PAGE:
In fact, I have a Prince Albert tin right here with a number of .38 S&W blanks in it...
 

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I have a bunch of old .22's in a "Bigger Hair" tin can that I found in a log house on property that I bought in Wisconsin. I agree, save that stuff.
 

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I'd save it, too, given that it came in that container.

For those who do find old 22 ammo, be aware that there can be safety issues. We've picked up some old 22 ammo at estate sales. Some of the stuff has been fine, some has not.

If you get hang fires - a delay before the round goes off, stop shooting. Bad sign. That can lead to a squibb load - a load where the bullet fails to make it all the way out the barrel. Firing another round with a bullet stuck in the barrel is exceedingly dangerous. If a shot doesn't sound right, stop shooting and safely inspect for a clear barrel.
 

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I have a couple dozen of those lr I've had in an old steel coffee can. Given to me many years ago. Was quite a few but I've shot them thru the years but kept some. I also have some shorts with a big c on the bottom. What might those be?
 

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The " U " was used by Remington long after the merger with UMC , until fairly recently. I just went to check a box of Subsonic HP , but it has " Rem " on head.

IF it has been stored under halfway decent conditions old ammo ( & 1970 isn't near old ) is frequently still usable. But no, failure to fire is not worse case. As noted above squibs are a hassle to remove from bbl, and not noticing & firing again would be an obstructed bore scenario. Potentially worst is brittle brass that splits, and depending on design of gun could have gas venting in bad directions.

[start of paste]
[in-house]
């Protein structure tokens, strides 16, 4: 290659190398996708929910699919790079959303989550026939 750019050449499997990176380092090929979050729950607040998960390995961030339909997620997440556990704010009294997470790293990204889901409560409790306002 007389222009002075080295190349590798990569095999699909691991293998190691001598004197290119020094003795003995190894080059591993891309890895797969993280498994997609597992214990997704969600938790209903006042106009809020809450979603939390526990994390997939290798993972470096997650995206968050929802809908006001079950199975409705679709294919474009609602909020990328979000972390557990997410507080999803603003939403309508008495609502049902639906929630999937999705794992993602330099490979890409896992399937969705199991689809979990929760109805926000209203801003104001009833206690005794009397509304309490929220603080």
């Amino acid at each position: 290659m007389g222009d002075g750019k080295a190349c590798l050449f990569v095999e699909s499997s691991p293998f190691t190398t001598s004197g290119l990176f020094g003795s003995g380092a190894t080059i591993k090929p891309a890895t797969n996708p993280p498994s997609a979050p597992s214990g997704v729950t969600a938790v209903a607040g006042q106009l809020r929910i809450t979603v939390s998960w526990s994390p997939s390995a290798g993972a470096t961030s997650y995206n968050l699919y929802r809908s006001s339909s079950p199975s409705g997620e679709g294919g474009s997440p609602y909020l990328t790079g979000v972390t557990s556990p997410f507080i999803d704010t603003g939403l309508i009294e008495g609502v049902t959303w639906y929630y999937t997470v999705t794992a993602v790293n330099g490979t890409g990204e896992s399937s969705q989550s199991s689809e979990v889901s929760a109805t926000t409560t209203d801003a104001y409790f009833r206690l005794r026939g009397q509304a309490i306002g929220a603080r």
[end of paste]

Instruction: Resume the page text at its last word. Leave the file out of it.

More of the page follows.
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Well my uncle knew a old man in Evant Texas that. Had been in World War I
He had a trunk that he had brought home that had his uniforms and all his military stuff that he had brought back from France.
In the mid 1980's this gentleman was approaching the end of his life he had some sort of Terminal cancer
So he called my Uncle Ned over to his house and had him climb up in to his attic and retrieve the trunk and gave the trunk to my uncle.
There where about 20 boxes of .45 acp ammunition and a model of 1911 (not A1) pistol with about ten loaded magazines.
So ...
Ned being the curious guy wanting to see if a pistol magazine that had been loaded in France in 1918 with 1918 Ammunition would still work
So he did not disturb the magazines
We went out behind grandmothers house and he inserted the old loaded magazine in the colt 1911 and fired every round.
Did it with ALL the loaded magazines
And they all functioned perfectly. The ammunition functioned perfectly. The gun functioned perfectly.....
Approximately 60 years un disturbed and everything worked fine.
He shot up all the ammo (over time)
He couldn't reload it because the primer hole was slightly bigger than standard large pistol primer are sized for.
I hate to say it but All the hand wringing over old Ammunition is really just in case...
Ammunition lasts a long time if kept in a clean dry place.